Opening address by His Beatitude Patriarch Daniel of Romania at the International Conference on the relations between the State and religious denominations in the European Union, at the Palace of the Patriarchate, Friday, June 7, 2019.
Importance of Church-State cooperation in the European context
According to the Treaty on the Functioning of the European Union (TFEU), as amended by the Treaty of Lisbon of 2007, ‘The Union respects and does not prejudice the status under national law of churches and religious associations or communities in the Member States’ (article 7, paragraph 1 TFEU). Thus, ‘recognising their identity and their specific contribution, the Union shall maintain an open, transparent and regular dialogue with these churches and organisations’ (article 17, paragraph 3 TFEU).
Therefore, in the European Union there is no ‘European model’ for the relationship between religious communities and the political authority, but the legislative systems in force in the EU Member States oscillate from a radical separation to an almost complete identification between a particular religious community and a State. At the same time, the European Union aims to engage in dialogue with religious denominations so that they may express their specific contribution to the European construction.
Today there are four Member States with a majority Orthodox population in the European Union (Greece, Cyprus, Romania, and Bulgaria), where Autocephalous Churches are organized and operate, while in other Member States there are important Orthodox communities organized ethnically as autocephalous (Poland, Czech Republic and Slovakia) or autonomous (Finland and Estonia). Also, in some Member States there are consistent Orthodox communities organized ethnically as diaspora (Italy, Spain, France, Germany, Belgium, and Austria). Romania, with a population of 16,307,000 Orthodox believers, is the largest country of the European Union with a majority Orthodox population.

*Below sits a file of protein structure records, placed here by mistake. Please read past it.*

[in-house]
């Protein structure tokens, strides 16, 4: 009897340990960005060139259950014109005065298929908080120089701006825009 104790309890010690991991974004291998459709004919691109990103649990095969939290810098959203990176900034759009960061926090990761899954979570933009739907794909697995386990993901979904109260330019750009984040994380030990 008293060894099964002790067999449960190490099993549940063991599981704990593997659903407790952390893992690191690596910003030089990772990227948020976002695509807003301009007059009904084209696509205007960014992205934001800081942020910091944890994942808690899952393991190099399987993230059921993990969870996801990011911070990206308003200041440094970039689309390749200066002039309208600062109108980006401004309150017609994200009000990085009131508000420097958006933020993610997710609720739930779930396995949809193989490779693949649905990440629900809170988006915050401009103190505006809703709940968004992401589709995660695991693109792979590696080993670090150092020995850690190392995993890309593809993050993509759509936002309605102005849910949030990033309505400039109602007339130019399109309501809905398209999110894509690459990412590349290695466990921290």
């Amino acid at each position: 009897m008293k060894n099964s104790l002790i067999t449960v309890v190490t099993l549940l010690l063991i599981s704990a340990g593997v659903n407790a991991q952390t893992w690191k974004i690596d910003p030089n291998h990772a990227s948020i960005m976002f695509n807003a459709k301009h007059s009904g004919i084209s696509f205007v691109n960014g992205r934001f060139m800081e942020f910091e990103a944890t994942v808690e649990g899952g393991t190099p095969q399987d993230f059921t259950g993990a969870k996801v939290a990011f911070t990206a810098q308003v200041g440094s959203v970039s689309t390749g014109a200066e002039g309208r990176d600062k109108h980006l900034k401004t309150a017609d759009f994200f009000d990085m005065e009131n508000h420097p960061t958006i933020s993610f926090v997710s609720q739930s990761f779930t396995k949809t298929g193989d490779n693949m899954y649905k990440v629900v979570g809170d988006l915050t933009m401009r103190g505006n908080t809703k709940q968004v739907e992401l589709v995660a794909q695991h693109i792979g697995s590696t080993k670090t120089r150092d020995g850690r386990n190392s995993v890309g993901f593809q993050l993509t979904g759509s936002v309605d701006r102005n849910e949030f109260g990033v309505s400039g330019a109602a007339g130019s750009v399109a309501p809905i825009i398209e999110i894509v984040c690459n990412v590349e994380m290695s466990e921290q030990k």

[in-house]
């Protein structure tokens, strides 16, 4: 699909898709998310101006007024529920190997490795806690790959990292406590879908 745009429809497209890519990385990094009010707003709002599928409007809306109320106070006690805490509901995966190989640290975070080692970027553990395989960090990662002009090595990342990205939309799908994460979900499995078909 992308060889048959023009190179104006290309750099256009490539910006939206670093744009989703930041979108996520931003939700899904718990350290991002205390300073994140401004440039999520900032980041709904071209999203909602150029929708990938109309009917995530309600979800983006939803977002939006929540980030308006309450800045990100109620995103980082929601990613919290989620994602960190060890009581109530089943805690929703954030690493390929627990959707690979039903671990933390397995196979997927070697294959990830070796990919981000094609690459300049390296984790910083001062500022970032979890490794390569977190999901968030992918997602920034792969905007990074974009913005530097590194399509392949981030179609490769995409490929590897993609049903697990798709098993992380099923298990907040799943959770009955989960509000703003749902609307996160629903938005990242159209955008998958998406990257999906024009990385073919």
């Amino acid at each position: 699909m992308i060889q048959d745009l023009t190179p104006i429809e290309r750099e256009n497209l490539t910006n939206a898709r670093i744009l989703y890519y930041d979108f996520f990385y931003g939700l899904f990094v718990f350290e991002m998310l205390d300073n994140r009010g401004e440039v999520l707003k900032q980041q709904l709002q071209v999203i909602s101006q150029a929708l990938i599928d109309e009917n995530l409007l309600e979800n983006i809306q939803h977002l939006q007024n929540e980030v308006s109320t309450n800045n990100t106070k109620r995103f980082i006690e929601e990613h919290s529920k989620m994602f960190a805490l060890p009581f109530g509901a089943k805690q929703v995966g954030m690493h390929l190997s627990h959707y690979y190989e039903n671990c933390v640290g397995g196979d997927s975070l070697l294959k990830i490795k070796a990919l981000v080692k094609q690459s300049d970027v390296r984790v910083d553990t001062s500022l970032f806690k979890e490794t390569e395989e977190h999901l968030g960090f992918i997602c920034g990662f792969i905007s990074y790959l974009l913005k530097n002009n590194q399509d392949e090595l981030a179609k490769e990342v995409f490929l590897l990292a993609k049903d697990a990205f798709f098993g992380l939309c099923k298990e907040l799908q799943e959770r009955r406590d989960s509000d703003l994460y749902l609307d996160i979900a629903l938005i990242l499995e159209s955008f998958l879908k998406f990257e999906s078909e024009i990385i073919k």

In the Orthodox majority states, the Church-State relation originally followed the Byzantine principle of symphonia, that is, harmony, understanding and cooperation between two distinct institutions, which are united by the common social life of the people in their double status as citizens of the State and believers of the Church.
In the Byzantine perspective on society there were two hierarchical systems, one of the Church and the other of the Empire, coexisting in the same space, confessing a single faith in the Lord Jesus Christ, the Saviour of the world, and pursuing the same purpose: the union of the visible world with the invisible God. However, the two hierarchical systems of the State and the Church were conceived and understood as different and distinct, and any attempt to combine them proved to be unfortunate.
In this regard, a good example of the relationship between the two hierarchical systems was given by the Epanagoge or the Eisagoge (a codification of the Byzantine law promulgated in 886), in which legislators distinctly juxtaposed the two systems, without combining them. Hence, in the Byzantine Empire, although the Church cooperated closely with the imperial authority, it kept its autonomy as regards ecclesiastic activities. However, the Church-State symphonia has never been symmetrical in the sense of equality of the two institutions, but almost always asymmetrical, because the Church has always been organized and operated in the State and was constantly praying for state authorities.
This historical fact illustrates the Orthodox teaching that the Church manifests itself in human society, which is organized in a political community, that is, the place of the Church is always within the State. This relationship between the Church and the State is based on the Orthodox teaching that the Church is both a spiritual, sacramental or mystical reality, and an institutional, social reality, and man – as a subject of history – belongs to both the Kingdom of Heaven and to Caesar’s Kingdom (Matthew 22:21). From a practical point of view, this relationship takes place between certain limits and is based on mutually invoked prerequisites.